The voice quality admittedly sounds artificial and distorted, but as an average of the performances—that is, not the voices themselves, but what people were doing with their voices—I think this works pretty well.

I’ve scoured the Internet looking for previous attempts to average extended speech performances in this spirit, but so far I haven’t found any (which, of course, doesn’t necessarily mean they don’t exist).  It’s true that spectrographic averaging has been applied to the study of animal vocalizations since the 1970s, but as far as I can tell this approach has been limited to visual analysis, with no “playback” of the averages as sound.  The same is true of ProsodyPro, which can apparently generate time-normalized averaged pitch contours of human speech.  The promising-sounding “speech chorus method” for the acoustic analysis of speech, introduced in 1970, turns out upon further investigation to involve a technique where “several persons speak different texts simultaneously and the resulting sound is recorded on a single magnetic tape.”  One study entitled “Vocal Attractiveness Increases by Averaging” involved generating averaged single syllables through successive morphing in quantities of 2, 4, 8, 16, and 32 sources (using STRAIGHT), but it relied on a labor-intensive process of manually morphing pairs of spectrograms that would be prohibitively time-consuming for something on the scale of a whole poem.  Another study  (“The Role of Femininity and Averageness of Voice Pitch in Aesthetic Judgments of Women’s Voices”) used audio manipulation, though not actual audio averaging, to test hypotheses about “averageness” in voices.  However, I haven’t found any other audio out there that purports to be an average of multiple recitations of the same literary text, or even any discussion of how this might be done.  If I’m reinventing the wheel, the “wheel” in this case would at least seem to be a fairly obscure bit of technology.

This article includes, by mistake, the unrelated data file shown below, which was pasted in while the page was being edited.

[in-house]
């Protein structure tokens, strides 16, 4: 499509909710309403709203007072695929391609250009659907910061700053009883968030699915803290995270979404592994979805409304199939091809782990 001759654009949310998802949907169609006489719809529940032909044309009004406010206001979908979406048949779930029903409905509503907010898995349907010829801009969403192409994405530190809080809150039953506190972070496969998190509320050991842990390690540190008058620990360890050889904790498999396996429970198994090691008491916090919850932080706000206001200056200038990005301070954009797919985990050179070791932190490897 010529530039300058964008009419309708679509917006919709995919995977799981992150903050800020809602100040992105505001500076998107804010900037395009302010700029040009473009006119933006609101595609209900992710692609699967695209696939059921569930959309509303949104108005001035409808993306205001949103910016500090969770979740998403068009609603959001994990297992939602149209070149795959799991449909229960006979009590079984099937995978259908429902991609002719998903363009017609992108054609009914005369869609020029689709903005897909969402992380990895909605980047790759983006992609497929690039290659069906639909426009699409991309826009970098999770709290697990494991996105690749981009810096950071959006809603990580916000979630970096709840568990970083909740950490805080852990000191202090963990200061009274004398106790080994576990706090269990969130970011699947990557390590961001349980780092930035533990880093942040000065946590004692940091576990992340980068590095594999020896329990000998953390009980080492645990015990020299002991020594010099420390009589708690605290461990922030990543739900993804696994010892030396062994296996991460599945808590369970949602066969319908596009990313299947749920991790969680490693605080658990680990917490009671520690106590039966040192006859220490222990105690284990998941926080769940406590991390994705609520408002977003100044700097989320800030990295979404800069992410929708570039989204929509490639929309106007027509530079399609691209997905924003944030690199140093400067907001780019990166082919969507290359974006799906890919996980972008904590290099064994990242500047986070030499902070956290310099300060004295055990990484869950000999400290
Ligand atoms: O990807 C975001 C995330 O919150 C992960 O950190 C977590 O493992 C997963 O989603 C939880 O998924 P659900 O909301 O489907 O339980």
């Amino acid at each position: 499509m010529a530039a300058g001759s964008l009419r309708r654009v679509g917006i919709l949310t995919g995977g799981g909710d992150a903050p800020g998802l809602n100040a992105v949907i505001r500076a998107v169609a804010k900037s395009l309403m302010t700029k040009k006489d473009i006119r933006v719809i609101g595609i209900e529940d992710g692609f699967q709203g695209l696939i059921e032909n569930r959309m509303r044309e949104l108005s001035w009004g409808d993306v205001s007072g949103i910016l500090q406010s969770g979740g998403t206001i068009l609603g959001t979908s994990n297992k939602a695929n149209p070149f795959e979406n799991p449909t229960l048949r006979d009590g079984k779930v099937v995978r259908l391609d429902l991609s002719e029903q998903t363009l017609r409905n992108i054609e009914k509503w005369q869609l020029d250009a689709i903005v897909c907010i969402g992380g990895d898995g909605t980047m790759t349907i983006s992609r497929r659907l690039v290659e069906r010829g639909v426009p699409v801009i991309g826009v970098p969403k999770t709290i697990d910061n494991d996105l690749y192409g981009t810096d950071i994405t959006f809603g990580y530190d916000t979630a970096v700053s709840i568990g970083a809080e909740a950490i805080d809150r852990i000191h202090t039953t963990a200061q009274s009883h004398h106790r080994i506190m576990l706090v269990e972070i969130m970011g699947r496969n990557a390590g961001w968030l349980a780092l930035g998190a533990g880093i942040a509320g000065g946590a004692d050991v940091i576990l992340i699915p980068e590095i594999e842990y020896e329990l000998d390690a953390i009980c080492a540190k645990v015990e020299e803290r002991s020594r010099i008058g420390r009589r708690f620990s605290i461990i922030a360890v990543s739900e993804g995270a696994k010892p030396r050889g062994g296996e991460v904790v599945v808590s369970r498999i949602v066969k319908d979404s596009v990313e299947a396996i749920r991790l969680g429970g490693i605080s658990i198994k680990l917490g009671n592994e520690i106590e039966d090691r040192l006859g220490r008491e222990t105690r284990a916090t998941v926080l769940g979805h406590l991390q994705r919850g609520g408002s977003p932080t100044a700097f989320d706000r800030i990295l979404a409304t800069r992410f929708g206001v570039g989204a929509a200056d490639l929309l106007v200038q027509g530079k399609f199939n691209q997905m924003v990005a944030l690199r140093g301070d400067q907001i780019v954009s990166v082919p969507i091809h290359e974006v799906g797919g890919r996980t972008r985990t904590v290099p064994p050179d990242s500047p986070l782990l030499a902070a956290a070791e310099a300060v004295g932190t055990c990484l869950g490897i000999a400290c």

So let me explain what I did.

I began by downloading a set of just nine public-domain recordings of different recitations of “A Visit From St. Nicholas” from Librivox.  One of them features two different voices—a child’s and an adult’s—but each of the other eight was recorded in a single adult voice, so I took those eight as my first experimental data set for averaging.  To give credit where credit is due, the eight speakers are Annie Coleman Rothenburg, Betsie Bush, Chris Goringe, Kara Shallenberg, Peter Yearsley, Mark Bradford, Sam Lipten, and Sean Randall.

To prepare the recordings for analysis and processing, I trimmed away the spoken introductions and conclusions, leaving nothing but the recitations of the poem itself, and converted the mp3s into mono 44.1 kHz 16 bit WAVs, normalized to 90% (not the best way to match levels, but better than nothing).  I then ran each of the eight WAVs through a piece of software called Gentle.  This was created by Robert M. Ochshorn and Max Hawkins to locate beginning and end times for each word in a speech recording with a precision of one hundredth of a second, associated either with an auto-generated transcript or with a user-supplied text.  Gentle offers a few different export options for its results, but I went with a CSV.  This contains one row per word and four columns: (1) the target word; (2) the matched word, if any, or <unk> if Gentle found what it thought was a word not in its reference database; (3) the detected beginning time; and (4) the detected end time.  Gentle is designed to operate on entire words rather than on syllables, but I was able to trick it into generating syllable-level measurements by feeding it the following transcript (which also includes substitutes for a few words that didn’t seem to be in Gentle’s vocabulary, such as “’twas”):